Opinion | Thu, 13 Feb 2014
With the Church of England is on its last legs, it's about time its continued involvement in state education was called into question, argues Terry Sanderson.
The Church Times has been carrying a series of supplements over the last few weeks taking a "heath check" of the Church of England.
Most of the time it has had difficulty finding a pulse.
The statistics it has published, on attendance, age profile of members and finances, show a once-powerful organisation that is now on its last legs, but obdurately hanging on using the state-funded life-support machine.
The Church Times admits that its schools are now the CofE's "single largest engagement with the state" and that with the help of a sympathetic government, it intends to increase the numbers substantially in the next few years.
It repeats the unconvincing mantra that it is not using schools to evangelise or try to create new members for its dwindling congregations.
But everything it does indicates the opposite.
The General Synod resolution declaring that schools "stand at the centre of the Church's mission to the nation" says it all.
Is that what schools are for? Mission?
Look at the article in the Church Times supplement entitled "How to rescue RE" and you find suggestions that teachers should "Grab time from any subject by making cross-curricular RE work well."
Cross-curricular RE? That sounds remarkably like injecting religion into every lesson, ensuring that there can be no escape from it. You might well choose to withdraw your child from RE and collective worship, but you can't exempt them from all lessons.
And that's really what "cross-curricular RE" means – no option.
When Ruairi Quinn, the Irish education minister, last month suggested that maybe – at half an hour a day – there was a little bit too much religion in Irish schools and that maybe some of the time could be handed over for other subjects, he rapidly felt the full force of the Catholic steamroller.
Yet here we have it the other way round, with the Church of England suggesting that religion steal time from maths and science to push its ideas even harder at children.
The author of the Church Times article writes: "A teacher fromWalsall reports that linking RE to drama, dance and art has had good effects in her urban primary school. Many previously unenthusiastic staff became committed to RE because they see the creative side of the subject in action. And many creative pupils did their best work exploring sacred stories in Christianity, Judaism and Hinduism, through the arts." [Islam doesn't seem to figure here, for some reason].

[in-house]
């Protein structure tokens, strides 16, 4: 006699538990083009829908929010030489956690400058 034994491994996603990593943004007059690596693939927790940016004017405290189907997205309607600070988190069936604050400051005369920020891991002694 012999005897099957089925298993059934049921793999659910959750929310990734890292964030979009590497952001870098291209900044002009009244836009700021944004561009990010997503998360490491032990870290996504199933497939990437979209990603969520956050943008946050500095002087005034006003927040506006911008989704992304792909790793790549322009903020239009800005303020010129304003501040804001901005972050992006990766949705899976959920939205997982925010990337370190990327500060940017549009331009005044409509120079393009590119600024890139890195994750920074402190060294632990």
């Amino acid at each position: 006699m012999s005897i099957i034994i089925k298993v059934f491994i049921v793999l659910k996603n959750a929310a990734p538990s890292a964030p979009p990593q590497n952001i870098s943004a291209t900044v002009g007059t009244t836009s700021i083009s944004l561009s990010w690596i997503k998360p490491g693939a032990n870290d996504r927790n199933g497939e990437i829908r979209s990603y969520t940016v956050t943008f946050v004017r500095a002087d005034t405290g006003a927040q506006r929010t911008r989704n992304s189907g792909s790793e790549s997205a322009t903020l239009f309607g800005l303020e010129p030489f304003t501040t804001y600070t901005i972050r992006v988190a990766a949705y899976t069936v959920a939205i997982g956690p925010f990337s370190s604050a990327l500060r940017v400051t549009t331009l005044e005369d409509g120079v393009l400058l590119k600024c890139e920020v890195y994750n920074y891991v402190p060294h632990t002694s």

Another suggestion from the same author: "At Hazlemere CofE Combined school in Buckinghamshire, the RE co-ordinator Susan Brice, has been getting pupils aged eight to 11 to plan reflective RE experiences. RE experiences for the younger children – such as working in pairs on blind-faith walking, life-journey planning, making a cross of lights (in this, the children heard the story of Jesus's forgiveness of even the people who killed him, and thought about how forgiveness is like a light and how hard we sometimes find it hard to forgive), and inviting parents and other adults to share in the experience."
Oh yes, there's nothing churches like better than blind faith.
There is a lot of talk of "spirituality" and its encouragement. Spirituality is, of course, a word that could have been invented for those who wish to sneak a heavy sectarian religious agenda into schools (and hospitals) under a benign-sounding banner.
It's amazing though, how "being spiritual" rapidly morphs into being Christian and thence into being Anglican or Catholic or Muslim or Hindu.
Whenever the word "spirituality" is bandied about in schools, you can be sure that the evangelists are at work somewhere.
So, we return to the strange anomaly of a church that hardly anyone goes to that controls a third of the nation's schools, uses public money to practice discrimination in staffing and pupil selection and blatantly proselytises children who cannot escape.
I'm utterly mystified as why we, as a nation, allow it to happen. The National Secular Society will continue to advocate an education system in which no religious organisation controls our state schools.